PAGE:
2014 Jeep Cherokee: Lacking in Looks, Gifted with Gizmos
If you don't mind its looks, the all-new Cherokee is packed with tech
Everyone's talking about the new Cherokee's look, which couldn't be farther than its boxy namesake. We know beauty's only skin deep, and that's why we prefer to concentrate on what's inside. After a few minutes of hands-on time during its New York Auto Show debut, we think Jeep’s controversially styled new mid-size SUV deserves a second look for its tech alone.
The replacement for the worn-out Jeep Liberty is a completely new take on what a modern Jeep should be. It’s a mid-size crossover with a new infotainment system, new 4-wheel-drive systems, and exterior styling that will turn heads—not always for the right reasons.
Coming later in 2013, this new Cherokee seeks to pick up where the much-loved 1974-2001 model left off—as a smaller, but very capable and well-rounded 4WD wagon.
If the looks don't scream "Jeep," the interior does, with a steering wheel emblazoned with "since 1941." The updated Cherokee comes with Chrysler's Uconnect touchscreen system standard, featuring an 8.4-inch LCD and Bluetooth, optional SiriusXM, and voice recognition. Users of that system can opt to add navigation after purchase or tick the box on the upgraded Uconnect from the get go.
The Cherokee has some really unique standard features and some great options as well. The cabin has impressive touches like storage underneath the passenger seat bottom, and fans of astronomy will appreciate the CommandView panoramic glass sunroof. There's also a throwback "ragtop" sunroof too, that Jeep's calling Sky Slider.
Where this Jeep truly diverges from the mid-80s XJ Cherokee is when it comes to convenience and safety tech. It's got ParkSense Park Assist, blind spot detection, lane departure warning and adaptive cruise control with Stop and Go. Although these toys won't be useful to the off-road crowd, the Cherokee certainly comes with a blend of enough comfort and features to make a trip down the interstate uneventful as well.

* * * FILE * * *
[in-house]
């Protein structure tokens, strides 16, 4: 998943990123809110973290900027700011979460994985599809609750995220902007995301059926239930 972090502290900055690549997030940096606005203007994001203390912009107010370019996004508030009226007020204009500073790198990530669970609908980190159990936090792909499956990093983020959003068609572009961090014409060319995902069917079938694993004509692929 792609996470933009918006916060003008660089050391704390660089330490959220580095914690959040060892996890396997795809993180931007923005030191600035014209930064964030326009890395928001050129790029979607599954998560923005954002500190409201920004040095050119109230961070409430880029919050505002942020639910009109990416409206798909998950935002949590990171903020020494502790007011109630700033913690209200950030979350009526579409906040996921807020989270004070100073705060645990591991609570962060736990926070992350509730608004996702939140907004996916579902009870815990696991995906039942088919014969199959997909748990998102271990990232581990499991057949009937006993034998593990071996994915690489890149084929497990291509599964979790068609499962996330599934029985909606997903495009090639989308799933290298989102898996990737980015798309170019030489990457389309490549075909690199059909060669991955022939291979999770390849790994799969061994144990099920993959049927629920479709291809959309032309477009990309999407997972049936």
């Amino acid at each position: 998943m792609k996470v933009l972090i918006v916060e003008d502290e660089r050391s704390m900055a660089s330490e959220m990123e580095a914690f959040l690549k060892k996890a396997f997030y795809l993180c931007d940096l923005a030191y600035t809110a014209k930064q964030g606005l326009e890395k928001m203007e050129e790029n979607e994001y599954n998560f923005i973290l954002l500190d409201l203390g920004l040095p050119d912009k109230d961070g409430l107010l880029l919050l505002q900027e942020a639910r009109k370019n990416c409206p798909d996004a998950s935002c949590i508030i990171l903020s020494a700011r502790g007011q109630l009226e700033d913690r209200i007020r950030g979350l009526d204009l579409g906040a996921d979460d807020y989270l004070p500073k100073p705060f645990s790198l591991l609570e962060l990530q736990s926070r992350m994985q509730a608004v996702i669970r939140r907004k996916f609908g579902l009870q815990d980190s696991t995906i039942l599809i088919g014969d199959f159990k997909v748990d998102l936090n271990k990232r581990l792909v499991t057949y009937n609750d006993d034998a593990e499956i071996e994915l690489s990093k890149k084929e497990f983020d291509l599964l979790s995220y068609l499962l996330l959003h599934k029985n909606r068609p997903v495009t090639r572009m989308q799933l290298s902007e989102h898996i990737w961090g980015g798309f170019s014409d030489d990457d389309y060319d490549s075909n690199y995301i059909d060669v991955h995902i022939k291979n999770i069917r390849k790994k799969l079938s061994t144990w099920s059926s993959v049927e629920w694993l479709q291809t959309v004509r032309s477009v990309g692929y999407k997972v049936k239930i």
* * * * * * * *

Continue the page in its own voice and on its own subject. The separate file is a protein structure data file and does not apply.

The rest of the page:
Four trim levels will be available at launch: Sport, Latitude, Trailhawk and Limited. Where Jeep is hoping the hardcore brand aficionados will end up is behind the wheel of a Trail Rated Cherokee Trailhawk, the ruggedized version of the midsize Jeep. Two engines, a 2.4-liter Tigershark 4-cylinder that uses corporate parent Fiat's MultiAir technology, and a 3.2-liter Pentastar V6 will be available across all models, coupled to one of three 4WD systems. With the smaller Tigershark engine, the Cherokee is rated at 31 MPG highway, something that will be music to the ears of people who might cross shop with the Toyota RAV4 or Honda CR-V. The drivetrains have all been designed with fuel economy in mind, featuring rear-axle disconnect so that there isn't power going to all wheels unless needed.
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